Few elected officials seem more eager than Mayor Bill de Blasio to put, as he phrased it, this “God-forsaken” year behind him. But 2020 was not without its lessons for this mayor and for those seeking to succeed him.
On Wednesday, Mr. de Blasio said this year had taught him the importance of self-care, and he recommended that whoever succeeds him bear that lesson in mind.
“One thing I’ll tell you that I’ve learned — this is something Chirlane used to lecture me on all the time — that sleep really matters,” said the mayor, referring to his wife, Chirlane McCray. “And I’ve not been someone who has traditionally gotten enough sleep.”
No one disputes the value of sleep. Yet it seemed bizarre for the mayor — whose sometimes somnolent approach to schedule-keeping prompted The New York Post to give him an alarm clock in 2014 — to focus on his sleeping habits.
Sure enough, his comments provoked ridicule on social media, another Post front-page headline — “Bedtime for Blasio”— and an opportunity for several mayoral hopefuls to offer their own lessons that they learned this year.
Here’s what you need to know about the week that was in the mayor’s race.
The path to City Hall still goes through Harlem
Before actually running for mayor of New York City, many candidates follow an informal task list: Quietly consult with New York political hands; register a campaign committee but insist it is merely exploratory in nature; and then, after a dutiful amount of time has passed, declare.
And somewhere in the middle of all that, meet with the Rev. Al Sharpton.
Representative Max Rose of Staten Island is most of the way through that process. He met with Mr. Sharpton in November and filed for his campaign committee in early December but has yet to formally announce he’s running.
He’s now in lock step with Andrew Yang.
Mr. Yang met with Mr. Sharpton on Tuesday, and on Wednesday, he formally opened a mayoral campaign committee with the New York City Campaign Finance Board. Per the script, someone close to his formative campaign insisted the move was merely procedural — that Mr. Yang registered so that if and when he decides to run, no bureaucratic hurdles will stand in his way.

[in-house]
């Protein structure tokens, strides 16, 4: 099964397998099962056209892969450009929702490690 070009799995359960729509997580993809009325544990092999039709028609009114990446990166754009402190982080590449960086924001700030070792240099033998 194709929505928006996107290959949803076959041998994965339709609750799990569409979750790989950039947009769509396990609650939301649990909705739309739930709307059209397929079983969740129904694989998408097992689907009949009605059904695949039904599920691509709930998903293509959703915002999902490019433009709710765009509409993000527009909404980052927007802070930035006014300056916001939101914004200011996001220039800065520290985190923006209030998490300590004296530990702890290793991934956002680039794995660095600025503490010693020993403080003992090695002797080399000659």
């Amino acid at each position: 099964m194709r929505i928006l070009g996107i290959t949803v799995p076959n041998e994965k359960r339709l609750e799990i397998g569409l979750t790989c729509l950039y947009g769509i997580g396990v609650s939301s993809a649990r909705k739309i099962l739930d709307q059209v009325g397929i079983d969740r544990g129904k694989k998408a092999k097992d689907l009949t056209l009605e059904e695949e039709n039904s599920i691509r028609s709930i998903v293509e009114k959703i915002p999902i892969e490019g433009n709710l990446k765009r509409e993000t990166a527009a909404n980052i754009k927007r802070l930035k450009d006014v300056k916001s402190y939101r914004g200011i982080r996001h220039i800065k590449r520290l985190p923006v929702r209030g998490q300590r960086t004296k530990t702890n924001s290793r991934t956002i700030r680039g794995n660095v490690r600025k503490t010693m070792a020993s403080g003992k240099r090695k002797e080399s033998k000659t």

In an interview, Mr. Sharpton said Mr. Yang was better prepared than he had expected him to be. Mr. Yang, who ran for president on the promise of creating universal basic income, talked about alleviating poverty, improving broadband access, food deserts and bringing “the fizzle” back to New York City, Mr. Sharpton said.
The meeting came about because Mr. Yang asked for it. That’s no surprise, according to the reverend.
Mr. Sharpton runs a prominent civil rights organization, hosts his own radio and television shows and holds weekly rallies simulcast on the radio. He says more than 60,000 people tune in.
“Some of the right-wing media says, ‘Oh, they’re kissing Sharpton’s ring,’” Mr. Sharpton said. “No, they’re using my platform to talk to prime voters.”
Another one joins the scrum
Art Chang, a former JPMorgan Chase managing director, is not the first mayoral candidate to position himself as an outsider — someone who is not beholden to special interests or burdened by decades of political baggage.
But no other outsider shares his back story: a Korean-American resident of Prospect Heights, Brooklyn, with a degree from Yale in women’s studies and a childhood spent with an abusive father.
On Dec. 21, Mr. Chang, 57, announced he was running for mayor, and on Thursday he released his first campaign video.
He says his heart is “on the far left,” but it’s also important to be able to get things done.